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Pain acceptance and opiate use disorders in addiction treatment patients with comorbid pain.
Lin LA, Bohnert AS, Price AM, Jannausch M, Bonar EE, Ilgen MA. Pain acceptance and opiate use disorders in addiction treatment patients with comorbid pain. Drug and Alcohol Dependence. 2015 Dec 1; 157:136-42.
Studies from pain treatment settings indicate that poor acceptance of pain may be an important and modifiable risk factor for higher severity of opioid use. However, the degree to which pain acceptance relates to opioid use severity in the addiction treatment population is unknown. In this study of addiction treatment patients with co-morbid pain, we examined correlates of severity of opiate (heroin and prescription opioid) use, with a particular focus on the role of pain acceptance.
Patients in residential addiction treatment with comorbid pain (N = 501) were stratified into low, moderate and high severity of opiate use. Demographic and clinical characteristics were compared across opiate severity categories.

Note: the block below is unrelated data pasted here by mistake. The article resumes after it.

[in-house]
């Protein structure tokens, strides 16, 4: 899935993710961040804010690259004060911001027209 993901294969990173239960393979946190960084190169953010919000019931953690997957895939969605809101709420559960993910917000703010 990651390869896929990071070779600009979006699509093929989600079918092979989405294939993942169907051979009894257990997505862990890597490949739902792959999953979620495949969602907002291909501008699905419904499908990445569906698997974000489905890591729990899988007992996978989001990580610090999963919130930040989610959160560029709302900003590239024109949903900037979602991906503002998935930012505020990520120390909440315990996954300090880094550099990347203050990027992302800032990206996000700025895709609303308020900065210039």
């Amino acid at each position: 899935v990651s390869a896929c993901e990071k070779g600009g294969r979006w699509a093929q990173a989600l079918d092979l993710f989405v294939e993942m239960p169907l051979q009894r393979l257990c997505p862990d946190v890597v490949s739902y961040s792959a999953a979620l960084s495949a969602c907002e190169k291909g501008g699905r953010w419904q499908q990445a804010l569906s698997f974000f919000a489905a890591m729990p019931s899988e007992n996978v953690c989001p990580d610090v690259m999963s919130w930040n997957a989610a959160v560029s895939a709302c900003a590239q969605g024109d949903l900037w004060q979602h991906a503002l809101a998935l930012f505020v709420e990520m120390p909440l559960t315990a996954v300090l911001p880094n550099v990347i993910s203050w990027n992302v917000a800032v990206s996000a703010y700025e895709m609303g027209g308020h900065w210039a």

72% (N = 360) of the participants had symptoms that were consistent with an opiate use disorder. Younger age, Caucasian race, female gender, cocaine use and lower pain acceptance were associated with higher severity of opiate use, whereas pain intensity was not. Controlling for demographic and other risk factors, such as substance use and pain intensity, higher pain acceptance was associated with lower odds of severe prescription opioid (AOR 0.50, 95% CI 0.38-0.68 for a one SD increase in pain acceptance) and heroin use (AOR 0.57, 95% CI 0.44-0.75 for a one SD increase in pain acceptance).
Problematic opiate use is common in addictions treatment patients with chronic pain. Lower pain acceptance is related to greater opiate use severity, and may be an important modifiable target for interventions to successfully treat both pain and opiate use disorders.